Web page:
Setting an exit code that at least communicates success (0) vs. failure (nonzero, typically) is an important mechanism for letting outside callers know whether your PowerShell code succeeded overall or not, such as when being called from a scheduled task or from an automation server such as Jenkins via the PowerShell CLI (command-line interface) - pwsh for PowerShell [Core] vs. powershell.exe for Windows PowerShell.

The CLI offers two ways to execute PowerShell code, and you can use exit <n> to set an exit code, where <n> is the desired exit code:

  • -File <script> [args...] expects the path of a script file (*.ps1) to execute, optionally followed by arguments.

    • Executing exit <n> directly inside such a script file (not inside another script that you call from that script) makes the PowerShell process report its exit code as <n>.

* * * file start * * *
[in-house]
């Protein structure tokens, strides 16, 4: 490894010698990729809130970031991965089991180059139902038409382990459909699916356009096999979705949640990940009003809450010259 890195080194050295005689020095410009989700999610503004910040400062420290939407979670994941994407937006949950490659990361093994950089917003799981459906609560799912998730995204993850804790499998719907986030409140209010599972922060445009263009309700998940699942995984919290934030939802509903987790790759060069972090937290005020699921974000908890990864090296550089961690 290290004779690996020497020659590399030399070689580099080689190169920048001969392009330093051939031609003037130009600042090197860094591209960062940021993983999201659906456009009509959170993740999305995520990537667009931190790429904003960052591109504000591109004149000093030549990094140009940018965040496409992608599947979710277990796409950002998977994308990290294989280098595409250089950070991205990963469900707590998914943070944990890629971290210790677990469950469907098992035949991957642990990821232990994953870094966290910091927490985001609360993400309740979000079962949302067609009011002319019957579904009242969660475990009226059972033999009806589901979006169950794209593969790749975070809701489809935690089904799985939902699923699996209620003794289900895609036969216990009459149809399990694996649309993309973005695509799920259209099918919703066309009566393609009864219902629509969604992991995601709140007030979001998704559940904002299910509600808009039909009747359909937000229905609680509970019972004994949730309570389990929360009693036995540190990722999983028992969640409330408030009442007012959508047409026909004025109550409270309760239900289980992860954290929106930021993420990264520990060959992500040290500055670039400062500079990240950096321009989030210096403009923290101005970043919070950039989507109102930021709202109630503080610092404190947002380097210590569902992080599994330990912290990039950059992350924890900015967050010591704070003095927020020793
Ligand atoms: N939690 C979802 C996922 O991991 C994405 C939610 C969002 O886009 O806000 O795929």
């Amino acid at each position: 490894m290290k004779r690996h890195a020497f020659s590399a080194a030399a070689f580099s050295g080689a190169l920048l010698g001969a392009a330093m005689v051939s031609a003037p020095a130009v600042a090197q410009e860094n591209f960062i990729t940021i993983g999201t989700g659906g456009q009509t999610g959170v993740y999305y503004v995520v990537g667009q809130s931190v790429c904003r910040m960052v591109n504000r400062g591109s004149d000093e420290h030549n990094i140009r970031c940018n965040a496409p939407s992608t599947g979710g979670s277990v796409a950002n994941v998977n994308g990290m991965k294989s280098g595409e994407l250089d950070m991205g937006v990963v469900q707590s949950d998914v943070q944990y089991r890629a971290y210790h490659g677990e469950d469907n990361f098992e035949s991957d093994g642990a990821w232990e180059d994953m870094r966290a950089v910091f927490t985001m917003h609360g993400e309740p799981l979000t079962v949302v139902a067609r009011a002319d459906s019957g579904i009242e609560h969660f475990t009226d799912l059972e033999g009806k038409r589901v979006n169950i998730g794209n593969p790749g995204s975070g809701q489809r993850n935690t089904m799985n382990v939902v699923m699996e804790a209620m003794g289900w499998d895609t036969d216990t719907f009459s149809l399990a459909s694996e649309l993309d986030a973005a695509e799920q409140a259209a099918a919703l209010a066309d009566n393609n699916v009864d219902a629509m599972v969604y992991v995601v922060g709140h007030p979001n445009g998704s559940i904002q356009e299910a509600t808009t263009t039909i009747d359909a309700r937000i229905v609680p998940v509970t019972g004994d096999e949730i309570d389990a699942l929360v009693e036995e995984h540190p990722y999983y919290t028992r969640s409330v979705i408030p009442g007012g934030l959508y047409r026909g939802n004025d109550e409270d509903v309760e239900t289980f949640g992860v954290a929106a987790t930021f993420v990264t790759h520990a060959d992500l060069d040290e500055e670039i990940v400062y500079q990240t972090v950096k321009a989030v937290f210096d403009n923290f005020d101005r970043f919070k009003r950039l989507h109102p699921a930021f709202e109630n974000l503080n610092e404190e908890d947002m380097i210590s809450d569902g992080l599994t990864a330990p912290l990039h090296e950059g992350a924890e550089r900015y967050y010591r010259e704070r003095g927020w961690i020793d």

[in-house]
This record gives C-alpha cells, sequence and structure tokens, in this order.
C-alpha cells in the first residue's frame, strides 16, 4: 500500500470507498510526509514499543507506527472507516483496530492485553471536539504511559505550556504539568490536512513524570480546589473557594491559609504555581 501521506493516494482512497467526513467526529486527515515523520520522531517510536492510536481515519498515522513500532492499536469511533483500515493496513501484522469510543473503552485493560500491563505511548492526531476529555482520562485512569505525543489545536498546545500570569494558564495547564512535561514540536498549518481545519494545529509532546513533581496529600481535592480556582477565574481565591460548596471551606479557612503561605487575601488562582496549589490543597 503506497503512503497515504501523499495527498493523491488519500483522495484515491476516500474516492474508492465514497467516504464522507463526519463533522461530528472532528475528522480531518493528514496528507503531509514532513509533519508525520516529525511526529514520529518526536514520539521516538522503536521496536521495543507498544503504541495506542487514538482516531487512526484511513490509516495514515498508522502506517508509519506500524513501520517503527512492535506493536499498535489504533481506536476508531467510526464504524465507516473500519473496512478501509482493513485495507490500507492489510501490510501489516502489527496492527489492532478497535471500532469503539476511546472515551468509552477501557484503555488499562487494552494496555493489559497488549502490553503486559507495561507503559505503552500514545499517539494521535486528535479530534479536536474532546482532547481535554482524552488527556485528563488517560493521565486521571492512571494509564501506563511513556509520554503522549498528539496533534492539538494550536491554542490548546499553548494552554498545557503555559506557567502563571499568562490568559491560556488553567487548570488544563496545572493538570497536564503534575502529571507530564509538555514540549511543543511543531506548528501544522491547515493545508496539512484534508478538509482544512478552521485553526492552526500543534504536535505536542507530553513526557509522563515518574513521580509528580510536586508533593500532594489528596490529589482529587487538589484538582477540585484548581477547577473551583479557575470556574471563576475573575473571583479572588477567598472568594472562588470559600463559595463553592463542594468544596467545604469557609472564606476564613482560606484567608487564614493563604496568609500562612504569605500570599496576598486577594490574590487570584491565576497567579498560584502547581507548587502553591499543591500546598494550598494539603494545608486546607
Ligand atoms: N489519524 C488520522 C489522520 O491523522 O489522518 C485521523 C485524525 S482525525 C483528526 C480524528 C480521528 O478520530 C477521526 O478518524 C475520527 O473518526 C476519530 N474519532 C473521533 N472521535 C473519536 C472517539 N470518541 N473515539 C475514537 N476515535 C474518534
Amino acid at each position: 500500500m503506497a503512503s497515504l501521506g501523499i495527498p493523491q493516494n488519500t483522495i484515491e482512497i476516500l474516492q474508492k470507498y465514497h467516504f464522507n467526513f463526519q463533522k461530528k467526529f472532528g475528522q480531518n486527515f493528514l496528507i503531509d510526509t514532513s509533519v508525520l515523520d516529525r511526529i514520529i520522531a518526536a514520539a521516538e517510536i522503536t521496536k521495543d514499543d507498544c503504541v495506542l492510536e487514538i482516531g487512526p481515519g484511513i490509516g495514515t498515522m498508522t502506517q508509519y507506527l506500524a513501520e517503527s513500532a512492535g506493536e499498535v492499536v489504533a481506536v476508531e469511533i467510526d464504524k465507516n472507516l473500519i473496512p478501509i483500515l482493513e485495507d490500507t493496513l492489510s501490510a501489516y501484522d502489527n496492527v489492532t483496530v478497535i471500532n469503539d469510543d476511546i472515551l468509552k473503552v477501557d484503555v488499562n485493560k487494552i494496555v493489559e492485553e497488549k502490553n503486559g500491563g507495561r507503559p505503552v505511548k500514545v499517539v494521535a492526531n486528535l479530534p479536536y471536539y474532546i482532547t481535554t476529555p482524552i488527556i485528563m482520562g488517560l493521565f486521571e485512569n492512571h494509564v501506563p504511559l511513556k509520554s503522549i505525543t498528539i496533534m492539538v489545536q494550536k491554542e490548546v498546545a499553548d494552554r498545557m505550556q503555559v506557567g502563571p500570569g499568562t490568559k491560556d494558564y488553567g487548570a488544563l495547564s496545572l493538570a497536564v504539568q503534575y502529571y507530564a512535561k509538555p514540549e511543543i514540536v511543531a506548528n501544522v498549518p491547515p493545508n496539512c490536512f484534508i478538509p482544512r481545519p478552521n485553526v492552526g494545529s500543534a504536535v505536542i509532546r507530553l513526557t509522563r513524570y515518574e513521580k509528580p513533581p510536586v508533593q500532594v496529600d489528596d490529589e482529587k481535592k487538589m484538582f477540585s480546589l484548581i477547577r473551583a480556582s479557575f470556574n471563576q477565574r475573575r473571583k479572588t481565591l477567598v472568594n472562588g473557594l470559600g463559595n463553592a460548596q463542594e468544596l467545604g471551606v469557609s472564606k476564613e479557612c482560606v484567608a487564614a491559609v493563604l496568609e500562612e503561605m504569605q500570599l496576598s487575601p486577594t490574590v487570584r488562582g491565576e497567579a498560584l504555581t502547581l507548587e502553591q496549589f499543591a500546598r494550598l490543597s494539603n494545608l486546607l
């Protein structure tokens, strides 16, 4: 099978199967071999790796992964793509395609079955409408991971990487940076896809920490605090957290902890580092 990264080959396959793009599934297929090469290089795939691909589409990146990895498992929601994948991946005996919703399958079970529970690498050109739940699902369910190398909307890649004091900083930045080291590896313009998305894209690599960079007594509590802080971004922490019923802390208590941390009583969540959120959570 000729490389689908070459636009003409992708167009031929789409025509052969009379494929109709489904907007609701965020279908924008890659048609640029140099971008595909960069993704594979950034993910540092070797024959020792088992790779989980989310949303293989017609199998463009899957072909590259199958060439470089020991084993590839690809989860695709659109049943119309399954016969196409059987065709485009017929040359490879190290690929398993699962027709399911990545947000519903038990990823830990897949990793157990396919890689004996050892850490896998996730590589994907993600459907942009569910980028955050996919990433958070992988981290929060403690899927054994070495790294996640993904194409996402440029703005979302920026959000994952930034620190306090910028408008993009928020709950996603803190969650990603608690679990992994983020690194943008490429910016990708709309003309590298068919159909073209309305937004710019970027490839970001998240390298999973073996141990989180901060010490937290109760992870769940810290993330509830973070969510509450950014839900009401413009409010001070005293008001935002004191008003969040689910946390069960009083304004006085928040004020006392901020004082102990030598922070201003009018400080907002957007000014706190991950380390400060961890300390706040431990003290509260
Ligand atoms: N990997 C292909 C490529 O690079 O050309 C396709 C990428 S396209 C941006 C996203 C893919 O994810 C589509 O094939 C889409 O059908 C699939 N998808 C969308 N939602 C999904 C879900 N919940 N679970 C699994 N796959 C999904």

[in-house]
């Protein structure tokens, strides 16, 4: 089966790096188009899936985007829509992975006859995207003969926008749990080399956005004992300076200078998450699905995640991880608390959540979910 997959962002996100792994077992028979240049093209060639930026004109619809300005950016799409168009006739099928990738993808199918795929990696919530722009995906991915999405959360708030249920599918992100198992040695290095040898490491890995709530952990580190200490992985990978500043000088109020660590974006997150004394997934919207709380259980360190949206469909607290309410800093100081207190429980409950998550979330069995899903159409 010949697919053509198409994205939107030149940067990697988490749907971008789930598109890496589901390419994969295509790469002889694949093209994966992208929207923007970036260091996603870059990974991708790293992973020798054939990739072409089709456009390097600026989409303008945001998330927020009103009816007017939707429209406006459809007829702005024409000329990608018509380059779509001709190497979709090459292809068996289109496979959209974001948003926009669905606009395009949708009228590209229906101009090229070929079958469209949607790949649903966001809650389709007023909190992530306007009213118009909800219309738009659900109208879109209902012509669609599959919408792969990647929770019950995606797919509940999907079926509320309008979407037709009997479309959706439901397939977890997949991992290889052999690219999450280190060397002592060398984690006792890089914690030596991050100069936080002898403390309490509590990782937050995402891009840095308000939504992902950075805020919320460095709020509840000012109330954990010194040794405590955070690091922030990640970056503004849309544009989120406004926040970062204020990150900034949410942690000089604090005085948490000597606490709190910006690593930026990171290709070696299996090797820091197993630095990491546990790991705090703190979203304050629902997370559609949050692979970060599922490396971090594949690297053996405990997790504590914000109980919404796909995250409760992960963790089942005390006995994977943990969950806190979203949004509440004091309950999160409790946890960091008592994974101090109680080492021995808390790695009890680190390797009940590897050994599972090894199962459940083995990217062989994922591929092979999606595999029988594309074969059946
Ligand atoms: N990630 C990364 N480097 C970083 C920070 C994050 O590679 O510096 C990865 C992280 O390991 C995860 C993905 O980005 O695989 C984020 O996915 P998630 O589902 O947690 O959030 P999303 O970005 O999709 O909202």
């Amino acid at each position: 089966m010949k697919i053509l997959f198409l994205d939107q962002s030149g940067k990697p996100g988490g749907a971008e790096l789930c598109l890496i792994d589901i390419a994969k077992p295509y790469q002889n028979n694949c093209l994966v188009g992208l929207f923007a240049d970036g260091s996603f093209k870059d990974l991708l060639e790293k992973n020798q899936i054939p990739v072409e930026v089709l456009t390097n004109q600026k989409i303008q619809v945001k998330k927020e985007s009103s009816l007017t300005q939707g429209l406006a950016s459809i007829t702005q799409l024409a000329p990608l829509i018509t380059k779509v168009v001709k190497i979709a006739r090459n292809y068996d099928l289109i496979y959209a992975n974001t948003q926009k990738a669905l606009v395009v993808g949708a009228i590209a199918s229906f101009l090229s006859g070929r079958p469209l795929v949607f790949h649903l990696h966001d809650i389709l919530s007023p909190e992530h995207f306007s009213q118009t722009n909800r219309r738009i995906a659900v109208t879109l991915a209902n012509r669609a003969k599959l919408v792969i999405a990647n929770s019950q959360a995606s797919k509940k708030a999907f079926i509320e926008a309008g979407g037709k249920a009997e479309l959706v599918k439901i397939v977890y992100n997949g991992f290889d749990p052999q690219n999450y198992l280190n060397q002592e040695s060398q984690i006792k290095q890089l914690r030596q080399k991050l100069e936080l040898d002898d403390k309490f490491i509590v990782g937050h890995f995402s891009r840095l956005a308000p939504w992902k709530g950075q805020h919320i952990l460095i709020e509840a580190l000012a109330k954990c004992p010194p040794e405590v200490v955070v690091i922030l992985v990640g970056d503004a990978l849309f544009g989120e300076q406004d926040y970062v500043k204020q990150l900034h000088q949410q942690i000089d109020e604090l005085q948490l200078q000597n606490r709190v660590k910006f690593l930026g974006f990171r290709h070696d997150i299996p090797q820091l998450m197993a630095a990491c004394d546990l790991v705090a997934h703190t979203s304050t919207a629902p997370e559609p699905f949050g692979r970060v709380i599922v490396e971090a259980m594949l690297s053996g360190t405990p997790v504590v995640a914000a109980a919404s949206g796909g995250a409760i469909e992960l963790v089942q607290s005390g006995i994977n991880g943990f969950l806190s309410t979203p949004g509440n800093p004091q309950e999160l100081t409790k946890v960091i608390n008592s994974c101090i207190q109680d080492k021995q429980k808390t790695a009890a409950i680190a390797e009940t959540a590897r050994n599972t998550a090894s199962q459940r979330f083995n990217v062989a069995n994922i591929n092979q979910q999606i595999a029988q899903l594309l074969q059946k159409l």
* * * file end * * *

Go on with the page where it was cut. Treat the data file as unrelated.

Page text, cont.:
• -Command <powershell-code> expects a string containing one or more PowerShell commands.

    • To be safe, use exit <n> as a direct part of that command string - typically, as the last statement.

If your code is called from tools that check success by exit code, make sure that all code paths explicitly use exit <n> to terminate.

Caveat: If the PowerShell process terminates due to an unhandled script-terminating error - irrespective of whether the CLI was invoked with -File or -Command, the exit code is always 1.

  • A script-terminating (thread-terminating) error is either generated from PowerShell code with the throw statement or by escalating a less a severe native PowerShell error with